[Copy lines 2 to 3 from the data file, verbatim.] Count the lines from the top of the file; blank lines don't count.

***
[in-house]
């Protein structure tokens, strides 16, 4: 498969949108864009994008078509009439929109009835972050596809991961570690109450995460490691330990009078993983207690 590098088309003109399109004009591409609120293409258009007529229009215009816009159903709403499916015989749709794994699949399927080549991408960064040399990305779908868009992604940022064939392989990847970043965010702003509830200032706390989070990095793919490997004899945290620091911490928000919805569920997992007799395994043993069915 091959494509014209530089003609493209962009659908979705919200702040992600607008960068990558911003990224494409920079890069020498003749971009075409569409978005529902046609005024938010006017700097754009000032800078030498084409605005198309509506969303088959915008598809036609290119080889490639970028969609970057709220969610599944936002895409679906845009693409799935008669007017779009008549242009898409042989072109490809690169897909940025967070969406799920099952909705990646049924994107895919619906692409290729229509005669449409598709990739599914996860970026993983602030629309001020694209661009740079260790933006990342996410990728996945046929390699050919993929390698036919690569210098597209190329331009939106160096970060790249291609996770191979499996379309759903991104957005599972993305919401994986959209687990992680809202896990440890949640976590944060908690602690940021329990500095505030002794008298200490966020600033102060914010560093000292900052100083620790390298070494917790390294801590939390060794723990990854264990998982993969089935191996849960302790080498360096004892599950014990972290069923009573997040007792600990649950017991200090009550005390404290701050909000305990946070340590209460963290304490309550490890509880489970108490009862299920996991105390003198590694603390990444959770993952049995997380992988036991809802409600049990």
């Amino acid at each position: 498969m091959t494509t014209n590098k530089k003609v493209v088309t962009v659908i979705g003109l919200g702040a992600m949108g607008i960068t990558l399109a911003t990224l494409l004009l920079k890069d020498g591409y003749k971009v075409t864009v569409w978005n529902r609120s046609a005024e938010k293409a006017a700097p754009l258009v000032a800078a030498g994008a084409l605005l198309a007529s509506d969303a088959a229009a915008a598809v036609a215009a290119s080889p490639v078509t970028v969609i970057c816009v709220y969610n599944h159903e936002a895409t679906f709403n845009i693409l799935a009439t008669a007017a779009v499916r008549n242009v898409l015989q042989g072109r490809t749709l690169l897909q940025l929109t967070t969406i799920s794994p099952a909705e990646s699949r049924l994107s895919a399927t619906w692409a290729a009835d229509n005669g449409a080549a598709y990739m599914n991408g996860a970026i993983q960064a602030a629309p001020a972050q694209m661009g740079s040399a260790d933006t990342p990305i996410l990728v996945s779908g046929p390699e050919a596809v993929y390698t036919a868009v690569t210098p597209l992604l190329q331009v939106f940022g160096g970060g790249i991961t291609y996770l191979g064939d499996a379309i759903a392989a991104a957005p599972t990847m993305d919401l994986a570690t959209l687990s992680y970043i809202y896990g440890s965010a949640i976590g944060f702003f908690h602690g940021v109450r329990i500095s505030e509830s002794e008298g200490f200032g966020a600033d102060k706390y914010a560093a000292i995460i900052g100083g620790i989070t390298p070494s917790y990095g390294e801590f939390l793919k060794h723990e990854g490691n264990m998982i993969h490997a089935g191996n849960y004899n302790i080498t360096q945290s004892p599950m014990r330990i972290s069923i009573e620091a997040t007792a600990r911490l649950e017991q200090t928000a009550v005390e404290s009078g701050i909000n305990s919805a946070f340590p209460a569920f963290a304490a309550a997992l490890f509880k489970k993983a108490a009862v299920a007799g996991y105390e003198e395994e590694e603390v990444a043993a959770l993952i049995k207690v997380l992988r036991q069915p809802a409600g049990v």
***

């Protein structure tokens, strides 16, 4: 498969949108864009994008078509009439929109009835972050596809991961570690109450995460490691330990009078993983207690 590098088309003109399109004009591409609120293409258009007529229009215009816009159903709403499916015989749709794994699949399927080549991408960064040399990305779908868009992604940022064939392989990847970043965010702003509830200032706390989070990095793919490997004899945290620091911490928000919805569920997992007799395994043993069915 091959494509014209530089003609493209962009659908979705919200702040992600607008960068990558911003990224494409920079890069020498003749971009075409569409978005529902046609005024938010006017700097754009000032800078030498084409605005198309509506969303088959915008598809036609290119080889490639970028969609970057709220969610599944936002895409679906845009693409799935008669007017779009008549242009898409042989072109490809690169897909940025967070969406799920099952909705990646049924994107895919619906692409290729229509005669449409598709990739599914996860970026993983602030629309001020694209661009740079260790933006990342996410990728996945046929390699050919993929390698036919690569210098597209190329331009939106160096970060790249291609996770191979499996379309759903991104957005599972993305919401994986959209687990992680809202896990440890949640976590944060908690602690940021329990500095505030002794008298200490966020600033102060914010560093000292900052100083620790390298070494917790390294801590939390060794723990990854264990998982993969089935191996849960302790080498360096004892599950014990972290069923009573997040007792600990649950017991200090009550005390404290701050909000305990946070340590209460963290304490309550490890509880489970108490009862299920996991105390003198590694603390990444959770993952049995997380992988036991809802409600049990």
């Amino acid at each position: 498969m091959t494509t014209n590098k530089k003609v493209v088309t962009v659908i979705g003109l919200g702040a992600m949108g607008i960068t990558l399109a911003t990224l494409l004009l920079k890069d020498g591409y003749k971009v075409t864009v569409w978005n529902r609120s046609a005024e938010k293409a006017a700097p754009l258009v000032a800078a030498g994008a084409l605005l198309a007529s509506d969303a088959a229009a915008a598809v036609a215009a290119s080889p490639v078509t970028v969609i970057c816009v709220y969610n599944h159903e936002a895409t679906f709403n845009i693409l799935a009439t008669a007017a779009v499916r008549n242009v898409l015989q042989g072109r490809t749709l690169l897909q940025l929109t967070t969406i799920s794994p099952a909705e990646s699949r049924l994107s895919a399927t619906w692409a290729a009835d229509n005669g449409a080549a598709y990739m599914n991408g996860a970026i993983q960064a602030a629309p001020a972050q694209m661009g740079s040399a260790d933006t990342p990305i996410l990728v996945s779908g046929p390699e050919a596809v993929y390698t036919a868009v690569t210098p597209l992604l190329q331009v939106f940022g160096g970060g790249i991961t291609y996770l191979g064939d499996a379309i759903a392989a991104a957005p599972t990847m993305d919401l994986a570690t959209l687990s992680y970043i809202y896990g440890s965010a949640i976590g944060f702003f908690h602690g940021v109450r329990i500095s505030e509830s002794e008298g200490f200032g966020a600033d102060k706390y914010a560093a000292i995460i900052g100083g620790i989070t390298p070494s917790y990095g390294e801590f939390l793919k060794h723990e990854g490691n264990m998982i993969h490997a089935g191996n849960y004899n302790i080498t360096q945290s004892p599950m014990r330990i972290s069923i009573e620091a997040t007792a600990r911490l649950e017991q200090t928000a009550v005390e404290s009078g701050i909000n305990s919805a946070f340590p209460a569920f963290a304490a309550a997992l490890f509880k489970k993983a108490a009862v299920a007799g996991y105390e003198e395994e590694e603390v990444a043993a959770l993952i049995k207690v997380l992988r036991q069915p809802a409600g049990v």